January 30, 2010
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I did something today that I don’t usually do. In fact, I did something today most people wouldn’t think for a split second to do (event though I think they should). During my walk in the ravine on my school’s campus, I stopped for perhaps 15 minutes or so and observed a Red Squirrel (Tamiasciurus hudsonicus) eating a spruce cone.
I watched as it slowly ate away the outside of the cone, its modest fury body puffing out to stay warm in the cold winter weather. It then climbed down the tree, perhaps curious as to why I was standing their starting at it, and proceeded back up the spruce tree onto a naked branch. Then something happened that I did not expect.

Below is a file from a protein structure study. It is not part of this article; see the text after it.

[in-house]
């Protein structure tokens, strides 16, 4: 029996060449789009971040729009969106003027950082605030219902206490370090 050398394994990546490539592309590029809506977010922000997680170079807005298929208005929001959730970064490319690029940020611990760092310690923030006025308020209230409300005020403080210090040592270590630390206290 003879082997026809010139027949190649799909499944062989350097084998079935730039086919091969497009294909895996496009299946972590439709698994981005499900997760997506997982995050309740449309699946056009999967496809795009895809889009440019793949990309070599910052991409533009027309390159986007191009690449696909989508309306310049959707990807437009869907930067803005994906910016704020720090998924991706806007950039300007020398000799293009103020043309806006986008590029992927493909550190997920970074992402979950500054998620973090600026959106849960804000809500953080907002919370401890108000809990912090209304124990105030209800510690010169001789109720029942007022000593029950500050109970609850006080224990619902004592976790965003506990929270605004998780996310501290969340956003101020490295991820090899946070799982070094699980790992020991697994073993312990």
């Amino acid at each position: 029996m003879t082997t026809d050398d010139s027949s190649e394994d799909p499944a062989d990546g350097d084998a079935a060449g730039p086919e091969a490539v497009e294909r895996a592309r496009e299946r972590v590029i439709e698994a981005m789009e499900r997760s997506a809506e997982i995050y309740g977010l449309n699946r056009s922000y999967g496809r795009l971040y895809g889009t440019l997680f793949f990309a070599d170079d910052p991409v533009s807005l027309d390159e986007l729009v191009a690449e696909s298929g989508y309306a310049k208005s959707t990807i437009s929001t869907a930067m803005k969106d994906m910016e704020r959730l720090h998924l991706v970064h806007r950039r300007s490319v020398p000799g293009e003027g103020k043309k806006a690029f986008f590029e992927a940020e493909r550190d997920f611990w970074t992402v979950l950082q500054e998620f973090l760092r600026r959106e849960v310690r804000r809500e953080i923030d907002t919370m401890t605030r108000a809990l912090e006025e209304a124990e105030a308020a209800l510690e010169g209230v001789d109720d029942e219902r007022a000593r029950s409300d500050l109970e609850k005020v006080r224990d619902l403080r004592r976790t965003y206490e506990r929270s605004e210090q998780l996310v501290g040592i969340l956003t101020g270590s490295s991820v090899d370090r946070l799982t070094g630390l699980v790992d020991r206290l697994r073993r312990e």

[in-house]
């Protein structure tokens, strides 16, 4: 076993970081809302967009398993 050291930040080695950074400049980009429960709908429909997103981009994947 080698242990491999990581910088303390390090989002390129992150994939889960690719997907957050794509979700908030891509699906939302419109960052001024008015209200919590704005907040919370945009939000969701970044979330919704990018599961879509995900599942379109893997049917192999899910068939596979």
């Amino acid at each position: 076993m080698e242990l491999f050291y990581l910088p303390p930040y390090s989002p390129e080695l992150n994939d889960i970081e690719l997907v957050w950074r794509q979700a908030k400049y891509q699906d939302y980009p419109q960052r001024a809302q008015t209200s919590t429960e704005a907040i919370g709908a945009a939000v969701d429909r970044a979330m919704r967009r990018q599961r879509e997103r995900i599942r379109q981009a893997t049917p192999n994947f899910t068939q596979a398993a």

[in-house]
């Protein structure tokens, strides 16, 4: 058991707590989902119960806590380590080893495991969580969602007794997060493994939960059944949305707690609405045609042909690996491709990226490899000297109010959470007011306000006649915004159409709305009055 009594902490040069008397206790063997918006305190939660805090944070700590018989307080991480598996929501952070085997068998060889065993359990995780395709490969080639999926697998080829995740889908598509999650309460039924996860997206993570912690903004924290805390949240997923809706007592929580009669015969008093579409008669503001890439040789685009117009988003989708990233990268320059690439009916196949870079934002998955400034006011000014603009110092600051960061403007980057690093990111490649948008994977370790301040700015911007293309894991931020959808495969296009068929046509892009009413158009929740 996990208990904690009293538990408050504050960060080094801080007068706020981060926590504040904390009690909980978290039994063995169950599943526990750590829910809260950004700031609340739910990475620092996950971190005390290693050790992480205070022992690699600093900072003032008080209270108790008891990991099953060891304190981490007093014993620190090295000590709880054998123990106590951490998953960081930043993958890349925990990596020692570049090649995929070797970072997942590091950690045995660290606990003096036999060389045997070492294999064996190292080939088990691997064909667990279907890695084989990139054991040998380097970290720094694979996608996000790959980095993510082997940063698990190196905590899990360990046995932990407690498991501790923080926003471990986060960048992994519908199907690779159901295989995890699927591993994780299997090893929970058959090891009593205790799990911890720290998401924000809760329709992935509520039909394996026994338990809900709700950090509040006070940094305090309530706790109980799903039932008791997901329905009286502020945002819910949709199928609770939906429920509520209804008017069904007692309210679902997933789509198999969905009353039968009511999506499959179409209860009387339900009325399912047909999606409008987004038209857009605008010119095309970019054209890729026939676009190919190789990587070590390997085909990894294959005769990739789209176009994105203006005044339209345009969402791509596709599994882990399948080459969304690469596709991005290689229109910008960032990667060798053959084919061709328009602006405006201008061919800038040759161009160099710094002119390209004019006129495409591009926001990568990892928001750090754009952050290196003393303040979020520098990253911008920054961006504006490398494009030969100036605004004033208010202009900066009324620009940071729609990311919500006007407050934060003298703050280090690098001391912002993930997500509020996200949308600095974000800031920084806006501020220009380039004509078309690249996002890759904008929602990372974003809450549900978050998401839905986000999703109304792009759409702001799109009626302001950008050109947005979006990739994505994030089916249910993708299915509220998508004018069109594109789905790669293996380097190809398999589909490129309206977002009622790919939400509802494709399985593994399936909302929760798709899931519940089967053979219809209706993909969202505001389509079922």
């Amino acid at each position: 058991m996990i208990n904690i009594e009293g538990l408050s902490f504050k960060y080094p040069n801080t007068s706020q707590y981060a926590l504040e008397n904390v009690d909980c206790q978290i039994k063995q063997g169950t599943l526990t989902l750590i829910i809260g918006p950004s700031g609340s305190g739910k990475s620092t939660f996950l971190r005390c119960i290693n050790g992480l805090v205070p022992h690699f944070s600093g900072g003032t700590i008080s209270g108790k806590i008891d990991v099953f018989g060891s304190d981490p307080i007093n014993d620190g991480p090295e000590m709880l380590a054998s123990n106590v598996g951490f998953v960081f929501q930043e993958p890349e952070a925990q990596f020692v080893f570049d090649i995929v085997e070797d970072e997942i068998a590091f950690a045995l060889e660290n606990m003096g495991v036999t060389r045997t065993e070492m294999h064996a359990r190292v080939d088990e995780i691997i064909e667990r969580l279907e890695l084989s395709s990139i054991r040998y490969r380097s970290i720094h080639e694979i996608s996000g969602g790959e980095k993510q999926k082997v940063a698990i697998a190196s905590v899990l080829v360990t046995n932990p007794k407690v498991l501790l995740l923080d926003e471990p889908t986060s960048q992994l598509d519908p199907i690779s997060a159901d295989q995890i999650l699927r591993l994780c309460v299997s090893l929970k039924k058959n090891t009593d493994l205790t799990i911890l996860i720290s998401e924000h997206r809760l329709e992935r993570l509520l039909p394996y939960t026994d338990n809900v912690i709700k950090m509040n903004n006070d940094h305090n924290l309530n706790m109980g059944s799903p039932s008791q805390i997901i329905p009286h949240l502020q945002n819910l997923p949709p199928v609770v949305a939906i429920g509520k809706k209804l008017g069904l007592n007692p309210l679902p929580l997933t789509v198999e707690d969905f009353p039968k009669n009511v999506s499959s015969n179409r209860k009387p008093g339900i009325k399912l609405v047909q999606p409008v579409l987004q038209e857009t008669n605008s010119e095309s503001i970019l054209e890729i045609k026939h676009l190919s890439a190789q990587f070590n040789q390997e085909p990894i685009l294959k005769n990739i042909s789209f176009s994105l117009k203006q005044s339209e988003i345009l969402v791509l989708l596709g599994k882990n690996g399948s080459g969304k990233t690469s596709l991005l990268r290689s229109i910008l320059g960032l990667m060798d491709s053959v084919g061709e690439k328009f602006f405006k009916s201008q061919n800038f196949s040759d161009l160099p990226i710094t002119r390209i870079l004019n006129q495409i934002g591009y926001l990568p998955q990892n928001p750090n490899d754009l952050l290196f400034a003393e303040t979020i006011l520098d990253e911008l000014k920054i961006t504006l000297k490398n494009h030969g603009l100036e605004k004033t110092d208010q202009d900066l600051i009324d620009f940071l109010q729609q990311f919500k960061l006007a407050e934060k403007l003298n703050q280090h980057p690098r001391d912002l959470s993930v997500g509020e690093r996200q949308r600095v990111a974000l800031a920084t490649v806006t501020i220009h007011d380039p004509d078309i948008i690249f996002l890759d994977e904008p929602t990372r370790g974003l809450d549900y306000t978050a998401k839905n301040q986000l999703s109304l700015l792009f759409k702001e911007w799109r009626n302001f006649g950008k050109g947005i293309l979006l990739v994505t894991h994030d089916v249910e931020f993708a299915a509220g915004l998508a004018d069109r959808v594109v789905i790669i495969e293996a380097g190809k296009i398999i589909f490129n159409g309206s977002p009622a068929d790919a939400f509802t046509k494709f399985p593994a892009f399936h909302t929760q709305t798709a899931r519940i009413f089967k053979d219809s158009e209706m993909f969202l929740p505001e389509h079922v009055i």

The squirrel stopped…and just hung out on the branch and stared at me. It was as if it became curious, too, about me. It is easy for me to start anthropomorphizing, but it struck me as something somewhat peculiar. I cannot explain what the squirrel was doing other than just staring at me dead still.
Moments like these in nature often pass us by. Besides, who wants to stare at a freaking squirrel for 20 minutes? Who cares? Why should we do things like that in the first place?
I think the answer lies in our hearts and in our brains. If we use these organs to our advantage…we won’t even need to ask why.